From day one, “the suit was a throwback,” Jones told me—to the 1950s if not the Gay Nineties. The fashionable silhouette of the 1960s was boyish, not curvy. Shapeless shifts and ballet flats may have been all the rage on the runway, but inside the club, it was perpetually 1953: hourglass figures, bullet bras, and three-inch heels. The only concessions to fashion were the Bunnies’ bouffant hairstyles, topped with artfully angled ears.
Early visitors to the Playboy Club picked up on its heady dynamic of naughty and nice. Newsweek called it “a Disneyland for adults.” Appropriately, the dress code for female employees was just as strict and detailed as the amusement park’s famously rigid sartorial standards. Everything was spelled out in meticulous detail in a Bunny Manual and enforced by a Bunny Mother, who inspected each Bunny from head to toe before her shift. Makeup and weight were closely monitored. Nail polish, jewelry, and eyeglasses were strictly forbidden, though hairpieces were encouraged. Cuffs and collars had to be starched and spotless; the rabbit logo cufflinks had to “kiss,” or face each other. Bunnies were responsible for buying their own (tax-deductible) satin pumps and having them dyed to match their suits and ears, which came in 12 different colors. “Our pair is really telling because it’s completely spattered with spilled drinks,” Jones said of the costume in the FIDM Museum. “They must have been replaced a lot.” Dirty shoes, laddered stockings, and other infractions incurred demerits, which could lead to a Bunny being fined or even fired.
Far from being exploited, the Bunnies “were really well protected young women,” Jones told me. They may have been eye candy, but they were meant to be (literally) untouchable. Bouncers kept tipsy keyholders from groping or grabbing tails. (The original yarn tails were replaced by fire-retardant fake fur by 1969 because “customers were always trying to light them,” Bunny Alice Nichols recalled in The Bunny Years.) Touching a Bunny was grounds for expulsion. And Bunnies were strictly prohibited from dating customers, entertainers, or any C-suite level Playboy employees. They didn’t need sugar daddies, anyway—they made more in tips in one night than a salesgirl at Bloomingdale’s could make in two weeks, according to Scott.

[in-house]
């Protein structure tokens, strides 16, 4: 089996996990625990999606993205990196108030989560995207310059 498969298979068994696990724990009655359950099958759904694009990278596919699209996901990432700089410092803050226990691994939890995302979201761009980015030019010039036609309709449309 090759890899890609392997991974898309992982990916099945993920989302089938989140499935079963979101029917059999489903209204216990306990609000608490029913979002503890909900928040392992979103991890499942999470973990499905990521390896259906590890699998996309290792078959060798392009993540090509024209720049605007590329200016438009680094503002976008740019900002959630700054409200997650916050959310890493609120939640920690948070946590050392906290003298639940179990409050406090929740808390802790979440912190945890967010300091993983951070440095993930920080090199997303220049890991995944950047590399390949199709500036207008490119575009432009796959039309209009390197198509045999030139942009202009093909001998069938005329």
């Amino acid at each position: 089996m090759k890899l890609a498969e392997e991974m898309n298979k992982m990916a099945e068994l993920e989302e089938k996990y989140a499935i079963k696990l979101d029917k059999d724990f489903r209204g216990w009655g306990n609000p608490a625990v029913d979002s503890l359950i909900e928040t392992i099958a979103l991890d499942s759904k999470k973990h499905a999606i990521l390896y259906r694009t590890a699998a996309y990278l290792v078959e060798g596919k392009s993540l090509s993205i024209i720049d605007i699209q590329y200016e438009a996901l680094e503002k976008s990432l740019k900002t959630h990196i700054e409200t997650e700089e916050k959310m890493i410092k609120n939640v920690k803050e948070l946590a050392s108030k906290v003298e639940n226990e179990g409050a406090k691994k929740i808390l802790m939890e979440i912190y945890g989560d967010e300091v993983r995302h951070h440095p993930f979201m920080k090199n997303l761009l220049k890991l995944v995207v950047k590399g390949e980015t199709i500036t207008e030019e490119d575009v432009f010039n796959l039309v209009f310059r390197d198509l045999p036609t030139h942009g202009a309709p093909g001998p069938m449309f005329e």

Indeed, the Bunnies’ bare, buxom image was always an illusion. The suit only came in two cup sizes: 34D and 36D. But those cups were equipped with pockets to facilitate stuffing. (In “A Bunny’s Tale,” her 1963 exposé for Show magazine, undercover Bunny Gloria Steinem recalled the club’s in-house wardrobe mistress telling her that “just about everybody stuffs” while shoving an entire plastic dry cleaning bag down the front of her suit.) Bunnies were not allowed to bend forward, lest their assets (or stuffing) spill out in a tawdry display; in any case, the suit’s tight, boned bodice would have made it uncomfortable. Instead, they were trained to perform a series of elegant, unnatural moves such as the “Bunny Dip” and the “Bunny Crouch” that allowed them to take orders and serve drinks without ever bending at the waist. Though their cleavage was served up on a satin platter, Bunnies were cinched in and covered up from the chest down, wearing sheer black Danskin pantyhose over flesh-toned Danskin tights, according to Jones.
History has conflated the Playboy Bunnies with the Playmates featured in the magazine’s centerfolds. Though Bunnies were not prohibited from posing for the magazine, few did; they were a different kind of animal. Bunnies were rarely seen in the wild, emerging from the clubs only for promotional events—at which they wore skirts and sweaters—and parties at the Playboy Mansion. (“Wherever Hugh was, it was a club,” Jones said.) The Bunny suit was meant to be appreciated in the exclusive environs of the members-only club.
The fact that a few suits have made their way into museum collections is surprising; they were considered property of the club and handed in after every shift for cleaning. Taking a suit home was punishable by a $500 fine. According to The Bunny Years, “only a few larcenous Bunnies out of the more than 15,000 women who wore the costume managed to leave Playboy with one as a keepsake. ... One Bunny wore her costume for her induction into the U.S. Air Force. Another walked down the aisle at her wedding in a white satin Bunny costume.” The FIDM Museum’s suit was donated by a former Bunny in the Dallas club, who managed to smuggle it out when she quit. “Technically, it’s stolen property,” Jones said with a laugh. The Met and the Museum at FIT obtained their suits directly from Playboy Enterprises.
Just when did the Bunny become a dinosaur? The club scene began to fade in the early ’80s, with the last of the original clubs closing in 1988. After that, Bunnies occasionally appeared at Playboy events, but “they were Playmates with Bunny ears on,” Jones said. The original Bunnies moved on to bigger and better things; the former wearer of the FIDM Museum’s suit parlayed her service industry experience into a career as a flight attendant. Former Bunnies Lauren Hutton, Debbie Harry, and Steinem found new jobs, too.